How Is Joy Different from Pleasure according to Zadie Smith – Article Example

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The paper "How Is Joy Different from Pleasure according to Zadie Smith?" is a wonderful example of an article on philosophy. The Essay “Joy” by Zadie Smith can be categorized as an informative, persuasive narrative essay. This is because the essayist Smith followed Aristotle's persuasive appeals when composing the essay “Joy." Aristotle indicates that any argumentative writing should be persuasive enough to convince the audience that ideas presented are valid and authentic. This way, the Greek philosopher set the appeals into three crucial categories ethos, Pathos, and logos. This is evidenced in the way Smith presented the ideas in the essay using her experiences to explain the difference between joy and pleasure. The essay captures subtle differences between joy and pleasure. One can easily distinguish, however, the credibility of the arguments to convince an audience to act or heed what is said is paramount.  The persuasion used includes the clarity in stipulating what pleasure means and what joy means. Pleasure experiences as expressed by Smith are personified in a pineapple Popsicle or the experience the people expect when on the streets of New York watching (Smith, 2013). The practical examples in this scenario put the listener in an imaginative scene to try feeling the experience and comprehending the information. As for joy, it concerns the experience that is tangible. Pleasure cannot be found but is a necessity for one to live. This is better explained using her life experience when she had a child (Smith, 2013).
Occasionally the child, too, is a pleasure, though mostly she is a joy, which means, in fact, she gives us not much pleasure at all, but rather that strange admixture of terror, pain, and delight that I have come to recognize as joy, and now must find some way to live with daily.”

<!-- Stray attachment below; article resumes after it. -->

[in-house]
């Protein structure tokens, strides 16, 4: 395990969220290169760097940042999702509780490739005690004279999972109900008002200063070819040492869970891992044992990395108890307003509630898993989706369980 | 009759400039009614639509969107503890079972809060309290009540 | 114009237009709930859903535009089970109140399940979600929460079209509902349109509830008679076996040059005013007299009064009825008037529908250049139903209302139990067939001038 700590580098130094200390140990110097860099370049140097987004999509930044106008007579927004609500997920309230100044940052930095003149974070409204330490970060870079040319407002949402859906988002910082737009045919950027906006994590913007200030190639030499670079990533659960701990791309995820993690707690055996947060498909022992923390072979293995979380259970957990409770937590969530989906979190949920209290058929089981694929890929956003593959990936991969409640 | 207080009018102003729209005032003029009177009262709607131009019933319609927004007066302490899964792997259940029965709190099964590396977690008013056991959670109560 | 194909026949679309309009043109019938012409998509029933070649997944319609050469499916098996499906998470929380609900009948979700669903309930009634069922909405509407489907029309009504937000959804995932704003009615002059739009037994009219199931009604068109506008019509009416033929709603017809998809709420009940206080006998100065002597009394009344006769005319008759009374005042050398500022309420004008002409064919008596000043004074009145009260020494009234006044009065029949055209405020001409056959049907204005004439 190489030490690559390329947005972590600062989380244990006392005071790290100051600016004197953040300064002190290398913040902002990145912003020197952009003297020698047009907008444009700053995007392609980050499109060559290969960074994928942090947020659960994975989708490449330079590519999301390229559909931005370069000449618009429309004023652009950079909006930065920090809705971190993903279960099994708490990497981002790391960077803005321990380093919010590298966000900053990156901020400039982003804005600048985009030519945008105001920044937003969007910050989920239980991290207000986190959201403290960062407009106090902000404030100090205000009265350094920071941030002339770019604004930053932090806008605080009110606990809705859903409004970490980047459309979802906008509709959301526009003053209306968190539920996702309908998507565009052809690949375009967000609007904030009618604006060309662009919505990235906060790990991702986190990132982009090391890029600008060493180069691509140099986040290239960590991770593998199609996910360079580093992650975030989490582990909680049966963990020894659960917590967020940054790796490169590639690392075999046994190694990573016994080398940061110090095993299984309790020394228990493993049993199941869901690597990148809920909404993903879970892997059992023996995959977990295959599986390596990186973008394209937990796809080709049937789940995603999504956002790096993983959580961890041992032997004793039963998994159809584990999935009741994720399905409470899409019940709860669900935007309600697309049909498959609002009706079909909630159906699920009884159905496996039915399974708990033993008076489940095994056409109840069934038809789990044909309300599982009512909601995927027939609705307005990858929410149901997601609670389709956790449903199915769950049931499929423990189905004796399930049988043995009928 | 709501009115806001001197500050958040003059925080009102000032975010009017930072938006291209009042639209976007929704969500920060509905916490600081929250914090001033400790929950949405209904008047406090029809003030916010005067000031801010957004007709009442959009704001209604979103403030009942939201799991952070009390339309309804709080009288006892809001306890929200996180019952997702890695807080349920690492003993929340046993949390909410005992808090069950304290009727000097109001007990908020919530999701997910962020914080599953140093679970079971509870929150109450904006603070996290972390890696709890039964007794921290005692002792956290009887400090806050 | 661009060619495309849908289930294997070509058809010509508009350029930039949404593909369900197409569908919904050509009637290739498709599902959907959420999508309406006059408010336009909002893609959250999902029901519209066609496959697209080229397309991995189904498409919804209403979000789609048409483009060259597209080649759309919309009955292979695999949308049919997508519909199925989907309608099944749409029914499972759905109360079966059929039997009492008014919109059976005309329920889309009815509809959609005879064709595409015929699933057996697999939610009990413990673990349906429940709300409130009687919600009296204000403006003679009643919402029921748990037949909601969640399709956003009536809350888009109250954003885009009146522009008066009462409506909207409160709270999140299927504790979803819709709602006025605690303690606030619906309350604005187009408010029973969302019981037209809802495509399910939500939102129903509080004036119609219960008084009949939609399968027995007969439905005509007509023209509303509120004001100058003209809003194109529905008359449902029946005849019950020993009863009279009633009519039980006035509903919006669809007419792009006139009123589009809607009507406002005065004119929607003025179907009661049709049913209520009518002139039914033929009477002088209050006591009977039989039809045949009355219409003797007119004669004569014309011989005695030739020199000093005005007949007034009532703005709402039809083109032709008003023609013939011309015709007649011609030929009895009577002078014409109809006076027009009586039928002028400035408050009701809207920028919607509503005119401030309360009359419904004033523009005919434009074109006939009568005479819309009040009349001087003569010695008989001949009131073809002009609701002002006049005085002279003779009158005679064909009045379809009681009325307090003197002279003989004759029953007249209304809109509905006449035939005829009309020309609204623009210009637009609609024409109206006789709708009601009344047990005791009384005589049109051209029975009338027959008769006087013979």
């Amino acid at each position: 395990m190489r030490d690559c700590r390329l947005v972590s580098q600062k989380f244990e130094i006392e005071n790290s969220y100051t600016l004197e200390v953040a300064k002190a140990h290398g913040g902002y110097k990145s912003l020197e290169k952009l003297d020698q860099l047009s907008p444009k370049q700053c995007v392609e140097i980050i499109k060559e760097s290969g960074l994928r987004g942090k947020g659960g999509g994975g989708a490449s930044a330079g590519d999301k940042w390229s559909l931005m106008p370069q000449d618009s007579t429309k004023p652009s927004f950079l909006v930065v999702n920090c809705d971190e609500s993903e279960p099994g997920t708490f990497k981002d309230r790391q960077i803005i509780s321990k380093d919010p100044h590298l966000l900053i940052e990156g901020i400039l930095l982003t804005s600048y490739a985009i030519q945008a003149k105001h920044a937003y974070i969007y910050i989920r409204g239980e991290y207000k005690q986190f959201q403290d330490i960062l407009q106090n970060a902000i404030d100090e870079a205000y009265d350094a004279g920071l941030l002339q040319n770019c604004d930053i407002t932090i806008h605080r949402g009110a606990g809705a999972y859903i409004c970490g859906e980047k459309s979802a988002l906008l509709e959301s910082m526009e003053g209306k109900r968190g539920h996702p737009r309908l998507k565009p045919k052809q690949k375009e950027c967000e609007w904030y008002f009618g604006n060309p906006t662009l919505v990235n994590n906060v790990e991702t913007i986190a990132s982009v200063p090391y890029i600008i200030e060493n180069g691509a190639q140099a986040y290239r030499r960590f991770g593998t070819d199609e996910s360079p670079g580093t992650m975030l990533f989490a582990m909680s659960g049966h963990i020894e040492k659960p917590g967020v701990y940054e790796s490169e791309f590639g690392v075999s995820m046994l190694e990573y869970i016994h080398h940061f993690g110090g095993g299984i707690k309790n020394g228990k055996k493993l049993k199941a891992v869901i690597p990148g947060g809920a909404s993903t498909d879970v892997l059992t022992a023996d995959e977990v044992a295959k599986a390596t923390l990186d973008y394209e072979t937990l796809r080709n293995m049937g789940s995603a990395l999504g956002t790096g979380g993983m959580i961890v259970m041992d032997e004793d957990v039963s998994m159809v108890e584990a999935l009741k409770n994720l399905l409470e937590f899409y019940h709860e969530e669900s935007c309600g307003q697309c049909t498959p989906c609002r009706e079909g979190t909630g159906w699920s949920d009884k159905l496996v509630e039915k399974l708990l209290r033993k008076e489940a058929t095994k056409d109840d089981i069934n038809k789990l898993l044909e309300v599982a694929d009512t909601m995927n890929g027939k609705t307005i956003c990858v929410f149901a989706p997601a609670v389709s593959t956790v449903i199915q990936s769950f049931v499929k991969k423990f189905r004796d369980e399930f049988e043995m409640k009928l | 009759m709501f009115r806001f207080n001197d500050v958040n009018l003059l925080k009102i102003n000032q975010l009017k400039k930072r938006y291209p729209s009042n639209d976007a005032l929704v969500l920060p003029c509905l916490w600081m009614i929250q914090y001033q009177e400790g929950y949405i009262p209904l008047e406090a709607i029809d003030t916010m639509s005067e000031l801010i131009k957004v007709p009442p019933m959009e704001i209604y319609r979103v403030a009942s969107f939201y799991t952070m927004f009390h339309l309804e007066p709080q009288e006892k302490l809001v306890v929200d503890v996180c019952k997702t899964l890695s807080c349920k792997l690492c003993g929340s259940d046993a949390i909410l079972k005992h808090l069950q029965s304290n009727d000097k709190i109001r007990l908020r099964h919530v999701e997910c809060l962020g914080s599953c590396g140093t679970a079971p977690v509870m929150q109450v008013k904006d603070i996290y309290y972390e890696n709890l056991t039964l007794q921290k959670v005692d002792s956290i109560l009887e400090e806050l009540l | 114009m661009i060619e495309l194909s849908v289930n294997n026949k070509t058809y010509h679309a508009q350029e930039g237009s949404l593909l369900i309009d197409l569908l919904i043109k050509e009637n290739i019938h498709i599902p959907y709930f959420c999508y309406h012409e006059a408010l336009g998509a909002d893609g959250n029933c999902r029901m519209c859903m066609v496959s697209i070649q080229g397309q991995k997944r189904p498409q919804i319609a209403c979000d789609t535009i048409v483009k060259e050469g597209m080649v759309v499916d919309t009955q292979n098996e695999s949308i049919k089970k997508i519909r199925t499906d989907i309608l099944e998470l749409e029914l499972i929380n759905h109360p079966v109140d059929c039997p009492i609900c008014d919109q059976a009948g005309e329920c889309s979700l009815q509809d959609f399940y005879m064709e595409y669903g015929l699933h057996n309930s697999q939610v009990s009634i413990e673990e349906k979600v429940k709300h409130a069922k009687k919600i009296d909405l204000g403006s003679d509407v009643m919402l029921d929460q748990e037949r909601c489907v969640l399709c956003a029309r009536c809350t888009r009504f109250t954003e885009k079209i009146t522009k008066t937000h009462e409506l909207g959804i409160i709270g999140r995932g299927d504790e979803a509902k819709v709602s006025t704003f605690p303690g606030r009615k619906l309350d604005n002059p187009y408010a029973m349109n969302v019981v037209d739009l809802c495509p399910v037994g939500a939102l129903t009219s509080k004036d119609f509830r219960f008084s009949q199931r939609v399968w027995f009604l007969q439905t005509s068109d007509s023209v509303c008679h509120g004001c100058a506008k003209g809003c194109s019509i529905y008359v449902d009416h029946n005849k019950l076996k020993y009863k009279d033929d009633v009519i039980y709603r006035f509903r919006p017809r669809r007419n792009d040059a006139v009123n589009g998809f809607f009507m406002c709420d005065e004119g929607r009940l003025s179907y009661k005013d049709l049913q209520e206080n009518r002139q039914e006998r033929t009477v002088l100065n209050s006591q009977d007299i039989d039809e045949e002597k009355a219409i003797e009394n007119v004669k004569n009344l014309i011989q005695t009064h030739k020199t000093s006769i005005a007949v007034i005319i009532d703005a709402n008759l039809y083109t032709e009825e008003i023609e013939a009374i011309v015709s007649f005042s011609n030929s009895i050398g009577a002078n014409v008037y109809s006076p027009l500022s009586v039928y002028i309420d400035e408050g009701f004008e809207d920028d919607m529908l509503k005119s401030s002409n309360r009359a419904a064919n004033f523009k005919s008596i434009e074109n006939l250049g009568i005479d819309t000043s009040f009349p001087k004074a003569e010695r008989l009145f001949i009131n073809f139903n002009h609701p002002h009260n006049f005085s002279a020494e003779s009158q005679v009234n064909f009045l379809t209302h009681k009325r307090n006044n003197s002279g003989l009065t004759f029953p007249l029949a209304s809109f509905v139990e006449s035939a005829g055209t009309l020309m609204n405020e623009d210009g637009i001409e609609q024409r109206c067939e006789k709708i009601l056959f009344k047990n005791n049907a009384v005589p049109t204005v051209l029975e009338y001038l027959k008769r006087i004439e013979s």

The explanation that joy is never regained and can be easily lost is illustrated using the scenario of losing a child or a significant partner. The lack of joy exposes one to be vulnerable and feel pain. Often one lacks the pleasure as a whole (Smith, 2013). Zadie also abided by Aristotle's thoughts on persuasion. She convinced the audience when she narrated the way people comment about cooking or eating.  Ideally, the lack of awareness leads to a lack of discernment or any gratitude shown despite where there is a good effort applied. Arguably, pain is not dependent as one may experience joy, tastiness, and pleasure by not knowing the opposite. For example, one can find happiness without necessarily feeling sad.  “Don’t say that was delicious,” my husband warns, “you say everything’s delicious." "But it was delicious." The assertion points at the significance of experiencing joy without feeling the opposite. Smith argues that as long as there was something delicious in her mouth her life is calmed, however, when the flavor fates, anxiety follows. Ideally, the presenting of credibility is applied using the ethos as stated by Aristotle. Smith listens to her husband as she respected him when he commented on her cooking as delicious. The projection made in the essays creates the impression that the author is a good listener and took the comments of her husband (Smith, 2013). Pleasure sources also include “other people's faces." Smith tells of how she hates red headed girls. This is convincing given the Aristotle use of pathos to appeal to the emotions of the reader. Smith describes the girl in a way that will provoke the feelings of a reader and will hate the persons described, “A girl with a marvelous large nose and has green eyes." It is the exceptions of everyone to have people mind their business but instead, they use other people to achieve personal interests, and as a standard of measure, Smith refers her husband as a "gawker" (Smith, 2013).  Convincingly, using Aristotle elements of placing proofs, Smith argues that joy is more significant compared to having pleasure. Smith says “perhaps the first thing to say is that I experienced at least a little pleasure every day” (Smith, 2013, p. 45). Smith applies the logical reasoning stated by Aristotle given the persuasive claims that use both the deductive and inductive reasoning to expound both experience pleasure and experiencing joy.   In most cases, a child is a pleasure to have but more often shows joy.  This means the child offers an admixture that is unique, painful and terrifying.  This way, Smith sees it as joy hence the need to adapt to live with it forever.  Conclusively, it is apparent from the presenting used by Smith that her essay is persuasive. The narration of her experiences brings forth the understanding of joy and pleasure.  Conforming to the Aristotle elements of proofs makes smith’s essay interesting and understandable. The various examples illustrated also reinforce the way persuasion is done based on the narration used.



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